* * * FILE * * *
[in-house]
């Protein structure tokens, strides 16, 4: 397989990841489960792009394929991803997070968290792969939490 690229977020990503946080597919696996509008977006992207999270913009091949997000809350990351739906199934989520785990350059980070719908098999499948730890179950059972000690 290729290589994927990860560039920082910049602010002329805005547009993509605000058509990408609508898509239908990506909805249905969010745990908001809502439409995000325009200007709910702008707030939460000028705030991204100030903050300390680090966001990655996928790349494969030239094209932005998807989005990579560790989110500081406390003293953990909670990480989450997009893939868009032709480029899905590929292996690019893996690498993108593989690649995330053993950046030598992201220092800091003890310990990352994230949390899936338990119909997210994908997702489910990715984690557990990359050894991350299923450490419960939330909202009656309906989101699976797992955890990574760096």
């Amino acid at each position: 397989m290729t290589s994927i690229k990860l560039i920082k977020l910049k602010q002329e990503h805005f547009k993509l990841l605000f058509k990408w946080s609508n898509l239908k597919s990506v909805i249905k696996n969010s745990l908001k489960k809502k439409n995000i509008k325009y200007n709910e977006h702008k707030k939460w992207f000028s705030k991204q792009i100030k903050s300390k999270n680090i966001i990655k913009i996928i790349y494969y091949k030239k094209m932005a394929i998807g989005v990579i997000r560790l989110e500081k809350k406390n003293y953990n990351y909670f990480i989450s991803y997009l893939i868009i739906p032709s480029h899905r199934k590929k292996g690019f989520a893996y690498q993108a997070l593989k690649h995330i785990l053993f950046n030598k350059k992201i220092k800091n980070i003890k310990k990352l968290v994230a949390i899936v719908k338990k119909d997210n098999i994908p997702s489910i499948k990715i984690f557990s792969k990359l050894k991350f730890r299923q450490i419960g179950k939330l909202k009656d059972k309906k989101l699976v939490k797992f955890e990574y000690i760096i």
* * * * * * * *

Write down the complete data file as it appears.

[in-house]
């Protein structure tokens, strides 16, 4: 397989990841489960792009394929991803997070968290792969939490 690229977020990503946080597919696996509008977006992207999270913009091949997000809350990351739906199934989520785990350059980070719908098999499948730890179950059972000690 290729290589994927990860560039920082910049602010002329805005547009993509605000058509990408609508898509239908990506909805249905969010745990908001809502439409995000325009200007709910702008707030939460000028705030991204100030903050300390680090966001990655996928790349494969030239094209932005998807989005990579560790989110500081406390003293953990909670990480989450997009893939868009032709480029899905590929292996690019893996690498993108593989690649995330053993950046030598992201220092800091003890310990990352994230949390899936338990119909997210994908997702489910990715984690557990990359050894991350299923450490419960939330909202009656309906989101699976797992955890990574760096």
């Amino acid at each position: 397989m290729t290589s994927i690229k990860l560039i920082k977020l910049k602010q002329e990503h805005f547009k993509l990841l605000f058509k990408w946080s609508n898509l239908k597919s990506v909805i249905k696996n969010s745990l908001k489960k809502k439409n995000i509008k325009y200007n709910e977006h702008k707030k939460w992207f000028s705030k991204q792009i100030k903050s300390k999270n680090i966001i990655k913009i996928i790349y494969y091949k030239k094209m932005a394929i998807g989005v990579i997000r560790l989110e500081k809350k406390n003293y953990n990351y909670f990480i989450s991803y997009l893939i868009i739906p032709s480029h899905r199934k590929k292996g690019f989520a893996y690498q993108a997070l593989k690649h995330i785990l053993f950046n030598k350059k992201i220092k800091n980070i003890k310990k990352l968290v994230a949390i899936v719908k338990k119909d997210n098999i994908p997702s489910i499948k990715i984690f557990s792969k990359l050894k991350f730890r299923q450490i419960g179950k939330l909202k009656d059972k309906k989101l699976v939490k797992f955890e990574y000690i760096i």